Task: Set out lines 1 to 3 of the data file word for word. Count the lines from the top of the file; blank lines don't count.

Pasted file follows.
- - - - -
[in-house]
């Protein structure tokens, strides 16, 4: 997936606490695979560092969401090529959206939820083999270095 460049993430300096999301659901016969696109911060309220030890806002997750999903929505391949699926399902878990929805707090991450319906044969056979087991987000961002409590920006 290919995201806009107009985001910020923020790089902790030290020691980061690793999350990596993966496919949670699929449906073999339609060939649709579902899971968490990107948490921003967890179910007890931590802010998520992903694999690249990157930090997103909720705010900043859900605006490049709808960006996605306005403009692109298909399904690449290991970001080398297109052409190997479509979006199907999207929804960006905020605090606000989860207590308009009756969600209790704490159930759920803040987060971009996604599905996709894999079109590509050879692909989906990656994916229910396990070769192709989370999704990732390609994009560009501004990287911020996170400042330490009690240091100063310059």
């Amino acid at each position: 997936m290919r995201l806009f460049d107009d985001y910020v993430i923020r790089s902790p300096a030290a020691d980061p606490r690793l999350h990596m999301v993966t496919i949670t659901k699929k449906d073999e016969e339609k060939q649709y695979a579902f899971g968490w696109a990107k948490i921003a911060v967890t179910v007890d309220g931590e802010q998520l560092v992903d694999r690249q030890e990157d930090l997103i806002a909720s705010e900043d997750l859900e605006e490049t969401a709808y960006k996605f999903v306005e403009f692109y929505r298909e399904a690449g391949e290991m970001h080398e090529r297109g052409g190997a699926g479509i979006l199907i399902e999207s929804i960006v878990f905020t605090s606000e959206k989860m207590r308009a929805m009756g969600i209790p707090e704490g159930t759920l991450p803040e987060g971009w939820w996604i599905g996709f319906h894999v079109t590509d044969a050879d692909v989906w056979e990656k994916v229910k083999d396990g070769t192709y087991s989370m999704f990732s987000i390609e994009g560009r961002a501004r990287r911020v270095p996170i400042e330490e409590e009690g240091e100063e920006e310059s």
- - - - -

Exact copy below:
[in-house]
């Protein structure tokens, strides 16, 4: 997936606490695979560092969401090529959206939820083999270095 460049993430300096999301659901016969696109911060309220030890806002997750999903929505391949699926399902878990929805707090991450319906044969056979087991987000961002409590920006 290919995201806009107009985001910020923020790089902790030290020691980061690793999350990596993966496919949670699929449906073999339609060939649709579902899971968490990107948490921003967890179910007890931590802010998520992903694999690249990157930090997103909720705010900043859900605006490049709808960006996605306005403009692109298909399904690449290991970001080398297109052409190997479509979006199907999207929804960006905020605090606000989860207590308009009756969600209790704490159930759920803040987060971009996604599905996709894999079109590509050879692909989906990656994916229910396990070769192709989370999704990732390609994009560009501004990287911020996170400042330490009690240091100063310059």
């Amino acid at each position: 997936m290919r995201l806009f460049d107009d985001y910020v993430i923020r790089s902790p300096a030290a020691d980061p606490r690793l999350h990596m999301v993966t496919i949670t659901k699929k449906d073999e016969e339609k060939q649709y695979a579902f899971g968490w696109a990107k948490i921003a911060v967890t179910v007890d309220g931590e802010q998520l560092v992903d694999r690249q030890e990157d930090l997103i806002a909720s705010e900043d997750l859900e605006e490049t969401a709808y960006k996605f999903v306005e403009f692109y929505r298909e399904a690449g391949e290991m970001h080398e090529r297109g052409g190997a699926g479509i979006l199907i399902e999207s929804i960006v878990f905020t605090s606000e959206k989860m207590r308009a929805m009756g969600i209790p707090e704490g159930t759920l991450p803040e987060g971009w939820w996604i599905g996709f319906h894999v079109t590509d044969a050879d692909v989906w056979e990656k994916v229910k083999d396990g070769t192709y087991s989370m999704f990732s987000i390609e994009g560009r961002a501004r990287r911020v270095p996170i400042e330490e409590e009690g240091e100063e920006e310059s």